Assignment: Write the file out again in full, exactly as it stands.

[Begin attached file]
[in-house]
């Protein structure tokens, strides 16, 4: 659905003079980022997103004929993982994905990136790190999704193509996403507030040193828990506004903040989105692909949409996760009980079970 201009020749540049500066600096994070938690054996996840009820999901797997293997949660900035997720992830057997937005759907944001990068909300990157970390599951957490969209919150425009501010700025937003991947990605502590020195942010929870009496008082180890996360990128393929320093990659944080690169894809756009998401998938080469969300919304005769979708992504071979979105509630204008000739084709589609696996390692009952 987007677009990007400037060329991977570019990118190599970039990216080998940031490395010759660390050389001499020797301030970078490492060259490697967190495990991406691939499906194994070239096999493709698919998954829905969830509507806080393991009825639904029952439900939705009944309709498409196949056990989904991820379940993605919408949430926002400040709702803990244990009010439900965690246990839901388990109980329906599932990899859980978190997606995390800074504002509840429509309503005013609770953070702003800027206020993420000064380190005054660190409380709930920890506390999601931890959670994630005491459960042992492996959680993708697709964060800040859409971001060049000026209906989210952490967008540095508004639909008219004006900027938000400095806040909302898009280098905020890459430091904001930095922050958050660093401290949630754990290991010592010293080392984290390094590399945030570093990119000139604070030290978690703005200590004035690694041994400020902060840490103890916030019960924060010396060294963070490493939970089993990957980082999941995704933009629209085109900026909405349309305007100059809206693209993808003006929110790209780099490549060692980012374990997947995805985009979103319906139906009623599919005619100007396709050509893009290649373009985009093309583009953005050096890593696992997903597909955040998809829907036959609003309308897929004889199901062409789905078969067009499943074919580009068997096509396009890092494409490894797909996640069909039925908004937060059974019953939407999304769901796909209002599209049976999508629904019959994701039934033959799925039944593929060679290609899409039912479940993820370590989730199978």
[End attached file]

[in-house]
């Protein structure tokens, strides 16, 4: 659905003079980022997103004929993982994905990136790190999704193509996403507030040193828990506004903040989105692909949409996760009980079970 201009020749540049500066600096994070938690054996996840009820999901797997293997949660900035997720992830057997937005759907944001990068909300990157970390599951957490969209919150425009501010700025937003991947990605502590020195942010929870009496008082180890996360990128393929320093990659944080690169894809756009998401998938080469969300919304005769979708992504071979979105509630204008000739084709589609696996390692009952 987007677009990007400037060329991977570019990118190599970039990216080998940031490395010759660390050389001499020797301030970078490492060259490697967190495990991406691939499906194994070239096999493709698919998954829905969830509507806080393991009825639904029952439900939705009944309709498409196949056990989904991820379940993605919408949430926002400040709702803990244990009010439900965690246990839901388990109980329906599932990899859980978190997606995390800074504002509840429509309503005013609770953070702003800027206020993420000064380190005054660190409380709930920890506390999601931890959670994630005491459960042992492996959680993708697709964060800040859409971001060049000026209906989210952490967008540095508004639909008219004006900027938000400095806040909302898009280098905020890459430091904001930095922050958050660093401290949630754990290991010592010293080392984290390094590399945030570093990119000139604070030290978690703005200590004035690694041994400020902060840490103890916030019960924060010396060294963070490493939970089993990957980082999941995704933009629209085109900026909405349309305007100059809206693209993808003006929110790209780099490549060692980012374990997947995805985009979103319906139906009623599919005619100007396709050509893009290649373009985009093309583009953005050096890593696992997903597909955040998809829907036959609003309308897929004889199901062409789905078969067009499943074919580009068997096509396009890092494409490894797909996640069909039925908004937060059974019953939407999304769901796909209002599209049976999508629904019959994701039934033959799925039944593929060679290609899409039912479940993820370590989730199978």